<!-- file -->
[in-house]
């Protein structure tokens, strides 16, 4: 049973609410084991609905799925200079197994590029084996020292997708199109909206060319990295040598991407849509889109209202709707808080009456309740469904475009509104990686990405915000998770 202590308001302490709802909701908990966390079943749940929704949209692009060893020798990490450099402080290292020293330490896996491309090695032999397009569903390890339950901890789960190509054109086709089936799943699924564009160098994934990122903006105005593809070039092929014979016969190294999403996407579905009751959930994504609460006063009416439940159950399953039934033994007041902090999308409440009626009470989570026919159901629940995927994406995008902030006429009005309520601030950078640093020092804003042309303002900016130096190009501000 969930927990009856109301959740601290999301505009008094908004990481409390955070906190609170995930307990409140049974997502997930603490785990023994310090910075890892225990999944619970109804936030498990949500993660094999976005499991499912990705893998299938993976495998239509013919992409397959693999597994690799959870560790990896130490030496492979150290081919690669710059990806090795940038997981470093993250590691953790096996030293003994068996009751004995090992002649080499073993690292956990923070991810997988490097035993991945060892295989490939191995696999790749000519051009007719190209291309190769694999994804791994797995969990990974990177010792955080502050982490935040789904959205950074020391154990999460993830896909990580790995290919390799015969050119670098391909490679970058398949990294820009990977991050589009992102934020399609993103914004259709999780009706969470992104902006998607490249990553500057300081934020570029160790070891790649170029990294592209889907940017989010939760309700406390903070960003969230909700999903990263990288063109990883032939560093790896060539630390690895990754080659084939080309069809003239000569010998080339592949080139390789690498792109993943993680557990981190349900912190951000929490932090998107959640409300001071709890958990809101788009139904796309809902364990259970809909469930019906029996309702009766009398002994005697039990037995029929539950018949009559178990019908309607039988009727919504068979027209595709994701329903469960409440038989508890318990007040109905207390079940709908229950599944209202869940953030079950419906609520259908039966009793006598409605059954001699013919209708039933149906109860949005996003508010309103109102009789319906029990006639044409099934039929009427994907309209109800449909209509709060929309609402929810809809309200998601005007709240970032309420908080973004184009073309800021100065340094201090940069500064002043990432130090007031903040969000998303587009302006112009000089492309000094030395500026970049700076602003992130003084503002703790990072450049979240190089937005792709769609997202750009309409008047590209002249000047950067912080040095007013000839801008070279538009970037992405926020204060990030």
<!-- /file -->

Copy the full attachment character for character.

[in-house]
């Protein structure tokens, strides 16, 4: 049973609410084991609905799925200079197994590029084996020292997708199109909206060319990295040598991407849509889109209202709707808080009456309740469904475009509104990686990405915000998770 202590308001302490709802909701908990966390079943749940929704949209692009060893020798990490450099402080290292020293330490896996491309090695032999397009569903390890339950901890789960190509054109086709089936799943699924564009160098994934990122903006105005593809070039092929014979016969190294999403996407579905009751959930994504609460006063009416439940159950399953039934033994007041902090999308409440009626009470989570026919159901629940995927994406995008902030006429009005309520601030950078640093020092804003042309303002900016130096190009501000 969930927990009856109301959740601290999301505009008094908004990481409390955070906190609170995930307990409140049974997502997930603490785990023994310090910075890892225990999944619970109804936030498990949500993660094999976005499991499912990705893998299938993976495998239509013919992409397959693999597994690799959870560790990896130490030496492979150290081919690669710059990806090795940038997981470093993250590691953790096996030293003994068996009751004995090992002649080499073993690292956990923070991810997988490097035993991945060892295989490939191995696999790749000519051009007719190209291309190769694999994804791994797995969990990974990177010792955080502050982490935040789904959205950074020391154990999460993830896909990580790995290919390799015969050119670098391909490679970058398949990294820009990977991050589009992102934020399609993103914004259709999780009706969470992104902006998607490249990553500057300081934020570029160790070891790649170029990294592209889907940017989010939760309700406390903070960003969230909700999903990263990288063109990883032939560093790896060539630390690895990754080659084939080309069809003239000569010998080339592949080139390789690498792109993943993680557990981190349900912190951000929490932090998107959640409300001071709890958990809101788009139904796309809902364990259970809909469930019906029996309702009766009398002994005697039990037995029929539950018949009559178990019908309607039988009727919504068979027209595709994701329903469960409440038989508890318990007040109905207390079940709908229950599944209202869940953030079950419906609520259908039966009793006598409605059954001699013919209708039933149906109860949005996003508010309103109102009789319906029990006639044409099934039929009427994907309209109800449909209509709060929309609402929810809809309200998601005007709240970032309420908080973004184009073309800021100065340094201090940069500064002043990432130090007031903040969000998303587009302006112009000089492309000094030395500026970049700076602003992130003084503002703790990072450049979240190089937005792709769609997202750009309409008047590209002249000047950067912080040095007013000839801008070279538009970037992405926020204060990030």